Wednesday, November 23, 2011

Beer reduces risk of cardiovascular events

I have been telling you this all along, and now there is more proof. A recent meta-analysis in the European Journal of Epidemiology found, for the first time, that beer is just as effective as wine in reducing the risk of cardiovascular events.  This article summarized the findings from 13 studies and determined that the optimal 'dose' of beer was 43g/day of alcohol. This amount reduced your vascular risk by 42%. Vascular risk refers to all complications from your blood circulatory system: heart attacks, stroke, etc. 43grams of alcohol works out to around two (small) bottles of Chimay blue or 3 regular beers a day (5% ABV). What was significant about this study was that for the first time both beer and wine were shown to equally reduce the risk of cardiovascular disease. The data produced two similar J-shaped curves graphs. A J-shaped curve for health risk tells you two things. With a little drink, your risk drops. That's the bottom part of the 'J'. As you drink more, your risk factors actually increase. This is the upstroke of the 'J'. There is a great description of this at wineanorak.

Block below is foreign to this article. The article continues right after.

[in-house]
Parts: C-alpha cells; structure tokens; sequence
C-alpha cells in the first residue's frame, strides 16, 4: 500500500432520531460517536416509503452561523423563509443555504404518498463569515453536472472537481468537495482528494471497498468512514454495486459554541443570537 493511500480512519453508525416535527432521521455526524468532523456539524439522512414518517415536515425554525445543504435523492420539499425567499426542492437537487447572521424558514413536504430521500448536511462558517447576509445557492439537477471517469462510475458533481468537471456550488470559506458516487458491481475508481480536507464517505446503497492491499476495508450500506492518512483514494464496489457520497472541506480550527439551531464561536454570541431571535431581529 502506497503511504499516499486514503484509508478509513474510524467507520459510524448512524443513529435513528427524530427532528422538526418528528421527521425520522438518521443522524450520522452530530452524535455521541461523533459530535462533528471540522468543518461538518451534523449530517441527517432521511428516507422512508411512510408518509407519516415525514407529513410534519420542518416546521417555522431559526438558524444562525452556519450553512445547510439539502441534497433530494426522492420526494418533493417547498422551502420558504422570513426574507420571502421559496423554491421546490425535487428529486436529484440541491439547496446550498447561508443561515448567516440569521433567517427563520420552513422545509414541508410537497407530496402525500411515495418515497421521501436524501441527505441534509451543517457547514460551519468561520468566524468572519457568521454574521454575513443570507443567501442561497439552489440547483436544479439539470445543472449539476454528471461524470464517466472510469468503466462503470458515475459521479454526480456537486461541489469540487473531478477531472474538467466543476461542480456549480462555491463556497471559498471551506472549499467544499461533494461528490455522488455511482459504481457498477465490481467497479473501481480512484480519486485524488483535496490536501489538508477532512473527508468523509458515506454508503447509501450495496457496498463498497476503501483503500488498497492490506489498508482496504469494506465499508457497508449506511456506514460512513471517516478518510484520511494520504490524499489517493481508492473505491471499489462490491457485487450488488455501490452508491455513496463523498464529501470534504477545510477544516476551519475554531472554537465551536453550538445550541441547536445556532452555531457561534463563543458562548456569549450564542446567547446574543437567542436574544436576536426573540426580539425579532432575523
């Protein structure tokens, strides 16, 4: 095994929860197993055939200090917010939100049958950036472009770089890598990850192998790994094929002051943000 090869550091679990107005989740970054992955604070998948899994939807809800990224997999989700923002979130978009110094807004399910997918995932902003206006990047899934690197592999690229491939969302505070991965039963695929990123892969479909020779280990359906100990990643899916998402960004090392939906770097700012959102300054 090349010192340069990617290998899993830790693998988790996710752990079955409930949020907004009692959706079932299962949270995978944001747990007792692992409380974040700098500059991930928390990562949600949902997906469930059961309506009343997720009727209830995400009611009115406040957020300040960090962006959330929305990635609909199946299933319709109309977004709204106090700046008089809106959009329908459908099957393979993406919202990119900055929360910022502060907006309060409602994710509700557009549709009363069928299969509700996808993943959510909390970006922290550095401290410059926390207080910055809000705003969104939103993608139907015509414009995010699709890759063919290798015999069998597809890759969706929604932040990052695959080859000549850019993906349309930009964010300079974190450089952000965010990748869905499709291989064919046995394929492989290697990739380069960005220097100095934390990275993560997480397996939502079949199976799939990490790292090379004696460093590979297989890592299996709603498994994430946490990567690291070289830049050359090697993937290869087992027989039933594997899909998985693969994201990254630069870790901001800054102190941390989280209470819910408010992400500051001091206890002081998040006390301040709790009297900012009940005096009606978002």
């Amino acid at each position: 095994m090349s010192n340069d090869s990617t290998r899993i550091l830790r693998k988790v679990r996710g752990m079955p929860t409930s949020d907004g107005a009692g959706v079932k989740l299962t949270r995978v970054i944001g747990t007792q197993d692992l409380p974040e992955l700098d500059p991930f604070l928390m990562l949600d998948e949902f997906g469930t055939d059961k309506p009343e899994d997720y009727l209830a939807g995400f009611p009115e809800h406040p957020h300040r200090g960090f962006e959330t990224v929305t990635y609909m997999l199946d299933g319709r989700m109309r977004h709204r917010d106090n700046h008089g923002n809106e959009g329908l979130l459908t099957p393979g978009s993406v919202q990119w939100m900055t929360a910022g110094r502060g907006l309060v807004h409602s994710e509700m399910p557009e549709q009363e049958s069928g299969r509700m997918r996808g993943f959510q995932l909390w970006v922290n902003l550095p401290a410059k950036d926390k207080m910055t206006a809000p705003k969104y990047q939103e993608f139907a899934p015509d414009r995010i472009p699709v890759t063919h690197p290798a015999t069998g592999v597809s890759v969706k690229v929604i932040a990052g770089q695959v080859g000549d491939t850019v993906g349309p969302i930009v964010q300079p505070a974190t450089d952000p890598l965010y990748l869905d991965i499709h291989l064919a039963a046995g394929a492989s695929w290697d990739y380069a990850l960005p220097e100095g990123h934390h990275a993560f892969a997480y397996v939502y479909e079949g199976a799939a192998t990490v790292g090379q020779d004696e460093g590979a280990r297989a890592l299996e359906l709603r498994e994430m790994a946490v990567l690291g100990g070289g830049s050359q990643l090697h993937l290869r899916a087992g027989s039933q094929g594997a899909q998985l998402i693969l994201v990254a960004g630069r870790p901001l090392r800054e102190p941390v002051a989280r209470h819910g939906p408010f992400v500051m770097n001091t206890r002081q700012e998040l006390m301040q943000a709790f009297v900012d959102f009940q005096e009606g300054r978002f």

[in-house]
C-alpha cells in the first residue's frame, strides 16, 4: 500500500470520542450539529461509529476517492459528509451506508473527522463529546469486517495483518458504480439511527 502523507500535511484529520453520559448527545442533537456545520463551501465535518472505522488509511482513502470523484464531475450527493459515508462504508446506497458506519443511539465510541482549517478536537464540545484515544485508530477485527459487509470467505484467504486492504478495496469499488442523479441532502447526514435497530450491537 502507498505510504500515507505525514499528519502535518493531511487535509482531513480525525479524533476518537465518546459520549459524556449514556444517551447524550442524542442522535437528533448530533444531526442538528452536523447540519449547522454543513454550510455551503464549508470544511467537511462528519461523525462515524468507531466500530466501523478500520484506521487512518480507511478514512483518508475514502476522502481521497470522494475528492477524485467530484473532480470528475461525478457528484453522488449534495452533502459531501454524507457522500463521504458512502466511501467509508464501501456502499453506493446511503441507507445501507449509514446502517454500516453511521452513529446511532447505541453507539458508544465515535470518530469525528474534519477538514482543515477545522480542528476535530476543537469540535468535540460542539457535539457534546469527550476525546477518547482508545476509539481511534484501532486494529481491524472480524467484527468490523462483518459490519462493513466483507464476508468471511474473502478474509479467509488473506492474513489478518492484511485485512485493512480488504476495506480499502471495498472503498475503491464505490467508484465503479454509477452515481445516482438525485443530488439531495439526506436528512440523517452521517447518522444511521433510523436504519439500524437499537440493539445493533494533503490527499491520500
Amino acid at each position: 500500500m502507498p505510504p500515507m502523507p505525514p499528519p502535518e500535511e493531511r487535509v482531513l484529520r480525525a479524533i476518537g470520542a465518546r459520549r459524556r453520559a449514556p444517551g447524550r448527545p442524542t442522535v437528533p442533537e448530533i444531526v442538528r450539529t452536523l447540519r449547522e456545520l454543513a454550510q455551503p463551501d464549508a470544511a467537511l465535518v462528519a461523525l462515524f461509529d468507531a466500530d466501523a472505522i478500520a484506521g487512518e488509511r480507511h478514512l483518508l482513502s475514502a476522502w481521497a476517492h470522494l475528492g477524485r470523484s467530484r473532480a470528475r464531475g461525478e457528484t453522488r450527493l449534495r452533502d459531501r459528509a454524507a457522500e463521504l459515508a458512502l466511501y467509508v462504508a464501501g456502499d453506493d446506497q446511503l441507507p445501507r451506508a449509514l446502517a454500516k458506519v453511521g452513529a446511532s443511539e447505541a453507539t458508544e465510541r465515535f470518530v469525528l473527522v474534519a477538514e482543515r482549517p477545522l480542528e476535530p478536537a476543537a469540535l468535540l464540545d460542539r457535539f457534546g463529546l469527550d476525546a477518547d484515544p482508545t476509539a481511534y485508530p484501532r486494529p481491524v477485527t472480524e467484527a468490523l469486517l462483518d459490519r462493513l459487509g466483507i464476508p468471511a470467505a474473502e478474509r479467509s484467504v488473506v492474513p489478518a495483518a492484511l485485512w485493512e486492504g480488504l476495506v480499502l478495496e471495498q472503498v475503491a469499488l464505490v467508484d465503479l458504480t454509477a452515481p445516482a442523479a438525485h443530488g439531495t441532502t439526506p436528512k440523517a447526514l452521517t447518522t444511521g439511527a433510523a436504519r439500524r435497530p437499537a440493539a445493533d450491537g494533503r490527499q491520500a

The reasons for this protection can be partially attributed to the polyphenols in both wine and beer. These polyphenols are thought to acts as mild blood thinners and can make your blood vessels work better. Whereas ethanol itself can increase your good cholesterol, lower your bad cholesterol, thin your blood and reduce inflammation. I am actually feeling healthier whenever I lift this bottle of beer to my lips.

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